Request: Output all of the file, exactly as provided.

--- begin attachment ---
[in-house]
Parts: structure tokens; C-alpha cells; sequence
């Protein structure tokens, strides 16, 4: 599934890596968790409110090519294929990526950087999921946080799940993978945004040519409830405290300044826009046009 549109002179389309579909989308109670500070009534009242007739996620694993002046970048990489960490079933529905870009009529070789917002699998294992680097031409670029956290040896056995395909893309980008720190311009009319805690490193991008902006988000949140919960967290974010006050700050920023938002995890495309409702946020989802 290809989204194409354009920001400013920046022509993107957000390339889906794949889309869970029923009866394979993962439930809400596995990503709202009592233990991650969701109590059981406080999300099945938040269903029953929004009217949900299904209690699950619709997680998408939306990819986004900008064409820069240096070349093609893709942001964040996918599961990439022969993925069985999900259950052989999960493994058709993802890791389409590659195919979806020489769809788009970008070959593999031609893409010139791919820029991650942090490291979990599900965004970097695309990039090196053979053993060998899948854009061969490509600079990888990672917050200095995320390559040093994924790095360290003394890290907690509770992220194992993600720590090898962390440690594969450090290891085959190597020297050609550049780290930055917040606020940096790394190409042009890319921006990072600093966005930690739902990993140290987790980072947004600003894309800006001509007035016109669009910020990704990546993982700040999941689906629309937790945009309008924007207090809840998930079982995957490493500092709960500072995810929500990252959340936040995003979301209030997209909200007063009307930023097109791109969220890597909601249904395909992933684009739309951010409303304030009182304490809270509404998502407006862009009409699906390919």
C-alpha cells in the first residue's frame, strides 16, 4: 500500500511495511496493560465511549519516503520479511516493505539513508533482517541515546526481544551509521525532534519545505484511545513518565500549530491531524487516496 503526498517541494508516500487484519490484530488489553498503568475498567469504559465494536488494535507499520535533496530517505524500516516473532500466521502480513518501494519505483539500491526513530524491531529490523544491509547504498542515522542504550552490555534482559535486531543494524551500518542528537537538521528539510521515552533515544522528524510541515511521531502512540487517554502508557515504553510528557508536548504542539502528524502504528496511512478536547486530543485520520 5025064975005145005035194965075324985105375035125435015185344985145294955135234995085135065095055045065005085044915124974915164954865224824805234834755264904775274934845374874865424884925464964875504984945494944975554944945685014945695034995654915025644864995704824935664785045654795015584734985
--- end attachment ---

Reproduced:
[in-house]
Parts: structure tokens; C-alpha cells; sequence
């Protein structure tokens, strides 16, 4: 599934890596968790409110090519294929990526950087999921946080799940993978945004040519409830405290300044826009046009 549109002179389309579909989308109670500070009534009242007739996620694993002046970048990489960490079933529905870009009529070789917002699998294992680097031409670029956290040896056995395909893309980008720190311009009319805690490193991008902006988000949140919960967290974010006050700050920023938002995890495309409702946020989802 290809989204194409354009920001400013920046022509993107957000390339889906794949889309869970029923009866394979993962439930809400596995990503709202009592233990991650969701109590059981406080999300099945938040269903029953929004009217949900299904209690699950619709997680998408939306990819986004900008064409820069240096070349093609893709942001964040996918599961990439022969993925069985999900259950052989999960493994058709993802890791389409590659195919979806020489769809788009970008070959593999031609893409010139791919820029991650942090490291979990599900965004970097695309990039090196053979053993060998899948854009061969490509600079990888990672917050200095995320390559040093994924790095360290003394890290907690509770992220194992993600720590090898962390440690594969450090290891085959190597020297050609550049780290930055917040606020940096790394190409042009890319921006990072600093966005930690739902990993140290987790980072947004600003894309800006001509007035016109669009910020990704990546993982700040999941689906629309937790945009309008924007207090809840998930079982995957490493500092709960500072995810929500990252959340936040995003979301209030997209909200007063009307930023097109791109969220890597909601249904395909992933684009739309951010409303304030009182304490809270509404998502407006862009009409699906390919």
C-alpha cells in the first residue's frame, strides 16, 4: 500500500511495511496493560465511549519516503520479511516493505539513508533482517541515546526481544551509521525532534519545505484511545513518565500549530491531524487516496 503526498517541494508516500487484519490484530488489553498503568475498567469504559465494536488494535507499520535533496530517505524500516516473532500466521502480513518501494519505483539500491526513530524491531529490523544491509547504498542515522542504550552490555534482559535486531543494524551500518542528537537538521528539510521515552533515544522528524510541515511521531502512540487517554502508557515504553510528557508536548504542539502528524502504528496511512478536547486530543485520520 5025064975005145005035194965075324985105375035125435015185344985145294955135234995085135065095055045065005085044915124974915164954865224824805234834755264904775274934845374874865424884925464964875504984945494944975554944945685014945695034995654915025644864995704824935664785045654795015584734985